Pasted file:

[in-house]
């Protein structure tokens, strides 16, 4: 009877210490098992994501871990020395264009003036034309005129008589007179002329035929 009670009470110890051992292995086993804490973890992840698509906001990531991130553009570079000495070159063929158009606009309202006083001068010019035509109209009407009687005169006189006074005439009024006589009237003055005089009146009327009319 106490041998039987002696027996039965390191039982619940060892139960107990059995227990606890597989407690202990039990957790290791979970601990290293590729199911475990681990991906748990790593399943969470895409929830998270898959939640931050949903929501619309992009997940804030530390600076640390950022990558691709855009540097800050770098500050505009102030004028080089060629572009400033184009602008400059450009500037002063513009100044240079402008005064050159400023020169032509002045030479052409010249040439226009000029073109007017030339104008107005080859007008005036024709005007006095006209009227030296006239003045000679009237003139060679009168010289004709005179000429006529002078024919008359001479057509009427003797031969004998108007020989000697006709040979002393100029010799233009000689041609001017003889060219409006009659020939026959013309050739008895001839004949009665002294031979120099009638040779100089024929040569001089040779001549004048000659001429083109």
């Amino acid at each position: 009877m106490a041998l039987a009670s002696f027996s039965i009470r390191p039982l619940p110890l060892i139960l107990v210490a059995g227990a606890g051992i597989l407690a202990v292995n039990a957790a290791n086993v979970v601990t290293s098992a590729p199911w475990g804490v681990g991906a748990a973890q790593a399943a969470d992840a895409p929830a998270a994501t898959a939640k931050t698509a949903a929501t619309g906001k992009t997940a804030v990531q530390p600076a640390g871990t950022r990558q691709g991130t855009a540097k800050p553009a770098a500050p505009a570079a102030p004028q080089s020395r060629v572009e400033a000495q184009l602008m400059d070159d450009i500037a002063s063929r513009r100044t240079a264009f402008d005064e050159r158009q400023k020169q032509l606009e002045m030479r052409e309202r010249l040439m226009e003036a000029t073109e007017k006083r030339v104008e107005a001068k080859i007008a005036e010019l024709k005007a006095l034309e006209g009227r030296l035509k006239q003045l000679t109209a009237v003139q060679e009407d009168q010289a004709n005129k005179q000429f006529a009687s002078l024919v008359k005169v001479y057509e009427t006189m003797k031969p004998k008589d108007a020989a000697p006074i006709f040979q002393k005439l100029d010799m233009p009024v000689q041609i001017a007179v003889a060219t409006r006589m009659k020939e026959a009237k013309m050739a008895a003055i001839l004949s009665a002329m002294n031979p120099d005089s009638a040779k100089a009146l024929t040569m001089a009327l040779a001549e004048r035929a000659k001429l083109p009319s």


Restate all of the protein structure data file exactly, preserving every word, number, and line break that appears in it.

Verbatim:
[in-house]
């Protein structure tokens, strides 16, 4: 009877210490098992994501871990020395264009003036034309005129008589007179002329035929 009670009470110890051992292995086993804490973890992840698509906001990531991130553009570079000495070159063929158009606009309202006083001068010019035509109209009407009687005169006189006074005439009024006589009237003055005089009146009327009319 106490041998039987002696027996039965390191039982619940060892139960107990059995227990606890597989407690202990039990957790290791979970601990290293590729199911475990681990991906748990790593399943969470895409929830998270898959939640931050949903929501619309992009997940804030530390600076640390950022990558691709855009540097800050770098500050505009102030004028080089060629572009400033184009602008400059450009500037002063513009100044240079402008005064050159400023020169032509002045030479052409010249040439226009000029073109007017030339104008107005080859007008005036024709005007006095006209009227030296006239003045000679009237003139060679009168010289004709005179000429006529002078024919008359001479057509009427003797031969004998108007020989000697006709040979002393100029010799233009000689041609001017003889060219409006009659020939026959013309050739008895001839004949009665002294031979120099009638040779100089024929040569001089040779001549004048000659001429083109």
């Amino acid at each position: 009877m106490a041998l039987a009670s002696f027996s039965i009470r390191p039982l619940p110890l060892i139960l107990v210490a059995g227990a606890g051992i597989l407690a202990v292995n039990a957790a290791n086993v979970v601990t290293s098992a590729p199911w475990g804490v681990g991906a748990a973890q790593a399943a969470d992840a895409p929830a998270a994501t898959a939640k931050t698509a949903a929501t619309g906001k992009t997940a804030v990531q530390p600076a640390g871990t950022r990558q691709g991130t855009a540097k800050p553009a770098a500050p505009a570079a102030p004028q080089s020395r060629v572009e400033a000495q184009l602008m400059d070159d450009i500037a002063s063929r513009r100044t240079a264009f402008d005064e050159r158009q400023k020169q032509l606009e002045m030479r052409e309202r010249l040439m226009e003036a000029t073109e007017k006083r030339v104008e107005a001068k080859i007008a005036e010019l024709k005007a006095l034309e006209g009227r030296l035509k006239q003045l000679t109209a009237v003139q060679e009407d009168q010289a004709n005129k005179q000429f006529a009687s002078l024919v008359k005169v001479y057509e009427t006189m003797k031969p004998k008589d108007a020989a000697p006074i006709f040979q002393k005439l100029d010799m233009p009024v000689q041609i001017a007179v003889a060219t409006r006589m009659k020939e026959a009237k013309m050739a008895a003055i001839l004949s009665a002329m002294n031979p120099d005089s009638a040779k100089a009146l024929t040569m001089a009327l040779a001549e004048r035929a000659k001429l083109p009319s």